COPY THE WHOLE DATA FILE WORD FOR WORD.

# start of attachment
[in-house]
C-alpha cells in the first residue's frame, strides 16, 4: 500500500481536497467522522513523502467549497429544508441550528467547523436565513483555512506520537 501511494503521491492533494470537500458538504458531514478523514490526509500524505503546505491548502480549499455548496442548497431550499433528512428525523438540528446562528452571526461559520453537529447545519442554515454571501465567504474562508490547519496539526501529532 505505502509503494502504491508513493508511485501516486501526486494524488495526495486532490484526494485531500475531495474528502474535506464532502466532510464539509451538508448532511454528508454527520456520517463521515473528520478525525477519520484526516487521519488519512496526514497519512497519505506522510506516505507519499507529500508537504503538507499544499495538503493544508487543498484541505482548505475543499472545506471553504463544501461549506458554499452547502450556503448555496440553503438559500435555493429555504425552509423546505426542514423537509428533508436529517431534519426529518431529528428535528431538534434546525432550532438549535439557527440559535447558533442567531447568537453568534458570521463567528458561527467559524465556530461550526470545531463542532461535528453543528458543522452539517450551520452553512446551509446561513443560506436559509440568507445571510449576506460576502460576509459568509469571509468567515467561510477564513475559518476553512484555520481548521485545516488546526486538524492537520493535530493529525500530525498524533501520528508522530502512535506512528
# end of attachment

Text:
[in-house]
C-alpha cells in the first residue's frame, strides 16, 4: 500500500481536497467522522513523502467549497429544508441550528467547523436565513483555512506520537 501511494503521491492533494470537500458538504458531514478523514490526509500524505503546505491548502480549499455548496442548497431550499433528512428525523438540528446562528452571526461559520453537529447545519442554515454571501465567504474562508490547519496539526501529532 505505502509503494502504491508513493508511485501516486501526486494524488495526495486532490484526494485531500475531495474528502474535506464532502466532510464539509451538508448532511454528508454527520456520517463521515473528520478525525477519520484526516487521519488519512496526514497519512497519505506522510506516505507519499507529500508537504503538507499544499495538503493544508487543498484541505482548505475543499472545506471553504463544501461549506458554499452547502450556503448555496440553503438559500435555493429555504425552509423546505426542514423537509428533508436529517431534519426529518431529528428535528431538534434546525432550532438549535439557527440559535447558533442567531447568537453568534458570521463567528458561527467559524465556530461550526470545531463542532461535528453543528458543522452539517450551520452553512446551509446561513443560506436559509440568507445571510449576506460576502460576509459568509469571509468567515467561510477564513475559518476553512484555520481548521485545516488546526486538524492537520493535530493529525500530525498524533501520528508522530502512535506512528